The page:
A new form of self-assembling polymer film that bends and stretches when hit by light is pointing the way to a new family of functional materials. This flexing film is the first material to have been made by coaxing complex molecules to form large-scale, highly ordered three dimensional arrays—a discovery that could change the way that many active material are made, from artificial muscles to solar cells.
Nobuhiko Hosono, Takuzo Aida and colleagues at RIKEN Advanced Science Institute in Wako and The University of Tokyo developed the self-assembly protocol. The researchers found that brush-shaped polymers would form an orderly film when hot-pressed between two sheets of Teflon.
They made their discovery while studying a polymer in which each side chain, or bristle, of the brush structure incorporates light-responsive azobenzenes—two benzene rings separated by a pair of nitrogen atoms. When hit by UV light, the bond between the nitrogens rearranges, contracting the side chain.
The researchers used this photoisomerization behavior to confirm the remarkable long-range order of the polymer structure. Because the side chains were all aligned, when those at the surface were hit by light they curled up in concert, bending the film. A second beam of light at a different wavelength reversed the isomerization process, and the film relaxed back to its original shape.
The trick to making the material is to heat it between two sheets of Teflon that have been drawn tight in one direction, says Hosono. This tension orients the Teflon sheets’ internal structure along a single axis, which acts as a template for the molten polymer brushes sandwiched in between. The side chains of the polymer brush align with the Teflon, pulling each brush upright. As each polymer brush aligns in the same way, it forms a repeating three-dimensional array.
Hosono, Aida and colleagues expect the technique to work for other polymer brushes with similar side chains. To improve the artificial muscle-like behavior of their polymer film, Hosono says the team will try cross-linking the polymer side chains. This will prevent the molecular structure from becoming disordered as the polymer repeatedly curls and relaxes over many cycles, giving the muscle a longer lifetime.
The team is already assessing other potential applications. The wide-area three-dimensional molecular ordering of the polymer brush has great potential for building electronic devices, says Hosono. “We now have designed a new type of polymer brush for development of highly efficient thin-layer organic solar cells.”
The corresponding author for this highlight is based at the Functional Soft Matter Research Group, RIKEN Advanced Science Institute.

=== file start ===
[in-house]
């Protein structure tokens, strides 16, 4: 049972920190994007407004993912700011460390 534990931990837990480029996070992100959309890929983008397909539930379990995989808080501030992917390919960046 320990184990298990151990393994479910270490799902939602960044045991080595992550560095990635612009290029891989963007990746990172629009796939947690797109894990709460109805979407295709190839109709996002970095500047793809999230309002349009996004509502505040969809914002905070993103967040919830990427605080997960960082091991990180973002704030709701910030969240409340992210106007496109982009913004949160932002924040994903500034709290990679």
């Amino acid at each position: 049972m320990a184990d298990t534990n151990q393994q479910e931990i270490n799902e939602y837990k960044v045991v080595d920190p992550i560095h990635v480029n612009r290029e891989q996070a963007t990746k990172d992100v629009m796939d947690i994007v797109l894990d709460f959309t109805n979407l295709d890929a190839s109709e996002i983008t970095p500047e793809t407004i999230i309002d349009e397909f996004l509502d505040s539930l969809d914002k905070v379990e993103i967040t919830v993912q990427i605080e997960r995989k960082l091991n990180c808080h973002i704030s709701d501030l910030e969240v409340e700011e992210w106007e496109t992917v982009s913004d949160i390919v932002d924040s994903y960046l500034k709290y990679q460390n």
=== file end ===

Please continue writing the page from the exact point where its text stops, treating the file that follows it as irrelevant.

Hosono, N., Kajitani, T., Fukushima, T., Ito, K., Sasaki, S., Takata, M. & Aida T. Large-area three-dimensional molecular ordering of a polymer brush by one-step processing. Science 330, 808-811 (2010).
New design improves performance of flexible wearable electronics
23.06.2017 | North Carolina State University
Plant inspiration could lead to flexible electronics
22.06.2017 | American Chemical Society
An international team of scientists has proposed a new multi-disciplinary approach in which an array of new technologies will allow us to map biodiversity and the risks that wildlife is facing at the scale of whole landscapes. The findings are published in Nature Ecology and Evolution. This international research is led by the Kunming Institute of Zoology from China, University of East Anglia, University of Leicester and the Leibniz Institute for Zoo and Wildlife Research.
Using a combination of satellite and ground data, the team proposes that it is now possible to map biodiversity with an accuracy that has not been previously...
Heatwaves in the Arctic, longer periods of vegetation in Europe, severe floods in West Africa – starting in 2021, scientists want to explore the emissions of the greenhouse gas methane with the German-French satellite MERLIN. This is made possible by a new robust laser system of the Fraunhofer Institute for Laser Technology ILT in Aachen, which achieves unprecedented measurement accuracy.
Methane is primarily the result of the decomposition of organic matter. The gas has a 25 times greater warming potential than carbon dioxide, but is not as...
Hydrogen is regarded as the energy source of the future: It is produced with solar power and can be used to generate heat and electricity in fuel cells. Empa researchers have now succeeded in decoding the movement of hydrogen ions in crystals – a key step towards more efficient energy conversion in the hydrogen industry of tomorrow.
As charge carriers, electrons and ions play the leading role in electrochemical energy storage devices and converters such as batteries and fuel cells. Proton...
Scientists from the Excellence Cluster Universe at the Ludwig-Maximilians-Universität Munich have establised "Cosmowebportal", a unique data centre for cosmological simulations located at the Leibniz Supercomputing Centre (LRZ) of the Bavarian Academy of Sciences. The complete results of a series of large hydrodynamical cosmological simulations are available, with data volumes typically exceeding several hundred terabytes. Scientists worldwide can interactively explore these complex simulations via a web interface and directly access the results.
With current telescopes, scientists can observe our Universe’s galaxies and galaxy clusters and their distribution along an invisible cosmic web. From the...
Temperature measurements possible even on the smallest scale / Molecular ruby for use in material sciences, biology, and medicine
Chemists at Johannes Gutenberg University Mainz (JGU) in cooperation with researchers of the German Federal Institute for Materials Research and Testing (BAM)...
19.06.2017 | Event News
13.06.2017 | Event News
13.06.2017 | Event News
26.06.2017 | Life Sciences
26.06.2017 | Physics and Astronomy
26.06.2017 | Information Technology